San Francisco ponders mileage based tax for drivers 1

In a move that’s sure to raise privacy concerns and spark paranoia among Bay Area residents, the Metropolitan Transportation Commission is exploring the idea of implementing a mileage based usage fee for drivers. The initiative, initially endorsed by a bipartisan Congressional commission in 2009, would charge drivers for “vehicle miles traveled,” increasing revenue for street maintenance and transportation related programs. However, with the plan in the extremely early stages, some motorists are concerned that the use of GPS technology to log their vehicle’s miles would be a massive invasion of privacy.

Although regional commission spokesman Randy Rentschler said, “it’s way too early to say if any plan would track people’s mileage with GPS,” that hasn’t stopped a wave of premature outrage from people concerned about “Big Brother” riding shotgun. Rentschler also added, “I don’t want to minimize the privacy concerns, but tracking people is the last thing we care about,” explaining that the proposed tax “could reduce traffic congestion and raise a considerable amount of revenue to pay for transportation-related programs that people say they want.”

Obviously, not everyone agrees. One critic called the mileage based tax proposal “a tax on having a job,” and complained about the “already exorbitant gas tax rate,” conveniently ignoring the fact that the U.S. tax rate on gas is laughably low compared to that of other developed countries. Additionally, as one article states, “The gas tax brings in far less than it did back in 1993, the last time it was raised, because of greater fuel economy in cars. And it’s a set price and not indexed to gas prices (which are three times higher than they were in 1993). So shouldn’t a usage based tax be on the table?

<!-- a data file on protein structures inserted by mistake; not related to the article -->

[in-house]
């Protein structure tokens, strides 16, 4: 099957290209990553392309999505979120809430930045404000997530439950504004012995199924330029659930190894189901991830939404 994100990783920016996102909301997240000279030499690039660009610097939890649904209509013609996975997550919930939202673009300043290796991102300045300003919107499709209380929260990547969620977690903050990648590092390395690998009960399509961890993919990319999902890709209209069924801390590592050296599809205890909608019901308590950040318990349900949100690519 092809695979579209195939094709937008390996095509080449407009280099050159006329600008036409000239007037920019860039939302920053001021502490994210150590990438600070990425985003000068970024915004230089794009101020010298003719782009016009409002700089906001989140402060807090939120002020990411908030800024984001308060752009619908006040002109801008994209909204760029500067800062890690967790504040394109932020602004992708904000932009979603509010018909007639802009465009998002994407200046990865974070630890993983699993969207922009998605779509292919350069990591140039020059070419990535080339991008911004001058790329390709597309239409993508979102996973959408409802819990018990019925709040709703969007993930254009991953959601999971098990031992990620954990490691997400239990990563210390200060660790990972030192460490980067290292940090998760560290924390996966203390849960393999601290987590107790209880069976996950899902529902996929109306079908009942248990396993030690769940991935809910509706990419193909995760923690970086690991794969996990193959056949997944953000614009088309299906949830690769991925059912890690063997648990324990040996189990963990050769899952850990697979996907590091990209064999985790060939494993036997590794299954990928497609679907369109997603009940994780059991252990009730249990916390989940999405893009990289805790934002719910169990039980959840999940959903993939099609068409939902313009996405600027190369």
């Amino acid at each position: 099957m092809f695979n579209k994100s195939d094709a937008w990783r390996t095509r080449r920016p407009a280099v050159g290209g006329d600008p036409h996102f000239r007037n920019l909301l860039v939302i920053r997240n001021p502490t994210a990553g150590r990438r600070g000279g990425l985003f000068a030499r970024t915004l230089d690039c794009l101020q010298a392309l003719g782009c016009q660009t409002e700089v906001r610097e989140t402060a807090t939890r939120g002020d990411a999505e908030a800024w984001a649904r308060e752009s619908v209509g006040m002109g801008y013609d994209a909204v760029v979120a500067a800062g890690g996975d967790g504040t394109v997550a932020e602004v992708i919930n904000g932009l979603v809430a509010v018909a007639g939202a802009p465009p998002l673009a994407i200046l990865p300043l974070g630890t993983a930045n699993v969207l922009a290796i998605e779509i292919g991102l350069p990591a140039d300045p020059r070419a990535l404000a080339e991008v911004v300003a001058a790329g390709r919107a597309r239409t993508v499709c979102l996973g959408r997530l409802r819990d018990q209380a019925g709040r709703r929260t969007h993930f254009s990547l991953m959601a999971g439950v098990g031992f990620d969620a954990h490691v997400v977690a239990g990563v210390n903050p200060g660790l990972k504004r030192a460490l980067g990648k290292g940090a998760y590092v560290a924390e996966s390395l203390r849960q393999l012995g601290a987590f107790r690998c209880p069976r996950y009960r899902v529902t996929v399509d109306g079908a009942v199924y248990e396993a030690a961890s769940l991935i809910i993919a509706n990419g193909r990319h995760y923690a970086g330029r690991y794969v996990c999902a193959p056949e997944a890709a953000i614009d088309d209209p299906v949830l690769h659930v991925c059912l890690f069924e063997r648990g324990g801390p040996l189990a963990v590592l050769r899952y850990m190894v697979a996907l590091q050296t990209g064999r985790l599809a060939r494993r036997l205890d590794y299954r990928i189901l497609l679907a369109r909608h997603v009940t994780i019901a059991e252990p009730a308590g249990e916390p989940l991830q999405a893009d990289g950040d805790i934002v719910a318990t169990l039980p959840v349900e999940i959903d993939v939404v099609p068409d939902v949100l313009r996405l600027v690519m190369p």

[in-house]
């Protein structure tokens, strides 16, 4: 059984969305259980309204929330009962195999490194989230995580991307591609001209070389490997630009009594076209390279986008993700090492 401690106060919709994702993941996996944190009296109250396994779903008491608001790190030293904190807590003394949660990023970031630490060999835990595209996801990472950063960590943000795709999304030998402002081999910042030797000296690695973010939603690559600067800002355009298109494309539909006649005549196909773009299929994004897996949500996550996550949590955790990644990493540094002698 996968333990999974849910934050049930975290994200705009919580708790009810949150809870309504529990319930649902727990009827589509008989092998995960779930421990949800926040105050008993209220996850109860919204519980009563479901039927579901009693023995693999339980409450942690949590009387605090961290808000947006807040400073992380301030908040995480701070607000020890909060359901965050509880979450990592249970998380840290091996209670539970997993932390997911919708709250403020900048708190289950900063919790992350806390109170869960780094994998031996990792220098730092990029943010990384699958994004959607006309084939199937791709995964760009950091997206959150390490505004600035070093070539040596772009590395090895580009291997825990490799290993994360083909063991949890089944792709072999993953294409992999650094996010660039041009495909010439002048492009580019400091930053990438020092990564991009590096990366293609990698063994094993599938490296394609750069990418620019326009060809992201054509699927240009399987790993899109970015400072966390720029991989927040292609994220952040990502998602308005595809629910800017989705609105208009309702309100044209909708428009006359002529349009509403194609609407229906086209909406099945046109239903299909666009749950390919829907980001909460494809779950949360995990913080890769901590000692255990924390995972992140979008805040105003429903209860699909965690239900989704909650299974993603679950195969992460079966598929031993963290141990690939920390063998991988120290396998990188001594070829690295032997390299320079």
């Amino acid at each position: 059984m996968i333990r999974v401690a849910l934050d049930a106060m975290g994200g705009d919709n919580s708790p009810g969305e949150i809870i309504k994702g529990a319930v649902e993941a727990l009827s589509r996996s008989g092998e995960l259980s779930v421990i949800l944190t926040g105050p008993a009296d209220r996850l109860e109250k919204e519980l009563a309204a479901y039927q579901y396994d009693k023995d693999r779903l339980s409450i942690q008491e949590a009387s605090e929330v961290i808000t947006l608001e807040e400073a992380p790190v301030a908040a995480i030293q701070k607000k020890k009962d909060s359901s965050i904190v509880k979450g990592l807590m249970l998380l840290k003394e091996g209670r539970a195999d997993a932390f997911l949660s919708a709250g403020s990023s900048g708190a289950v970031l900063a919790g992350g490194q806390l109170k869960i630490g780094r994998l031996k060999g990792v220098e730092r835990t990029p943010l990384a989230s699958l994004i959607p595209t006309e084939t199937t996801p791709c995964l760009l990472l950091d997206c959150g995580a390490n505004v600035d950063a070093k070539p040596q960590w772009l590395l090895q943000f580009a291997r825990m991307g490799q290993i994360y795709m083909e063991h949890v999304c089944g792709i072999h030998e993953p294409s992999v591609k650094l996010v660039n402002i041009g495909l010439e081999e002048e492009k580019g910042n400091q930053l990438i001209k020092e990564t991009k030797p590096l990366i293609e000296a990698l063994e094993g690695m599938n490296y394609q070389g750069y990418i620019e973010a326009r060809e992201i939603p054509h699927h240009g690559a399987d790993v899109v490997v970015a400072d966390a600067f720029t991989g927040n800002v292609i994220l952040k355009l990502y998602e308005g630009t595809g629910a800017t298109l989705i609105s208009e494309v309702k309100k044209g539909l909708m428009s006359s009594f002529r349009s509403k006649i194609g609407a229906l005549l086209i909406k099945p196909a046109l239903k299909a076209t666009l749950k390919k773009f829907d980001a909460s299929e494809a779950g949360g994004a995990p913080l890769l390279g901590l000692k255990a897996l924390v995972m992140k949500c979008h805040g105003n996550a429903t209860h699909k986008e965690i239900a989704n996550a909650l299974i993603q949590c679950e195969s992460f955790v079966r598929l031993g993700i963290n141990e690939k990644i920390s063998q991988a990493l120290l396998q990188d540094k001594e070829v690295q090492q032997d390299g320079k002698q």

Stuart Cohen, the executive director of the transit advocacy group Transform, thinks it should be. Cohen was part of a group that actively lobbied for the commission to include the mileage proposal, explaining that inflation has eroded the existing flat tax on gas and led to “billions of dollars in unfunded transportation needs.” Adding that the proposed usage based fee would be more equitable than diverting an additional sales tax to transportation projects because it would be specifically charging the people who are using roads the most.

As for criticisms that the tax could be unfair to low income drivers, Cohen proposed making the tax more equitable by offering relief to drivers below a certain income level.

Although a usage based tax is a long ways off (and probably unlikely), it’s certainly a discussion worth having. Something needs to be done to narrow the gap between tax revenue and transportation funding, and although there are definitely some unanswered questions that need to be addressed, it will be interesting to see whether the mileage based tax proposal gathers momentum or gets run over before it ever has a chance.

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Andy Gillin received his Bachelor’s Degree from the University of California at Berkeley and his law degree from the University of Chicago. He is the managing partner of GJEL Accident Attorneys and has written and lectured in the field of plaintiffs’ personal injury law for numerous organizations. Since 1972 he has been helping seriously injured victims throughout northern California fight & win their personal injury cases. Andy is one of the top awarded & recognized wrongful death lawyers in northern California.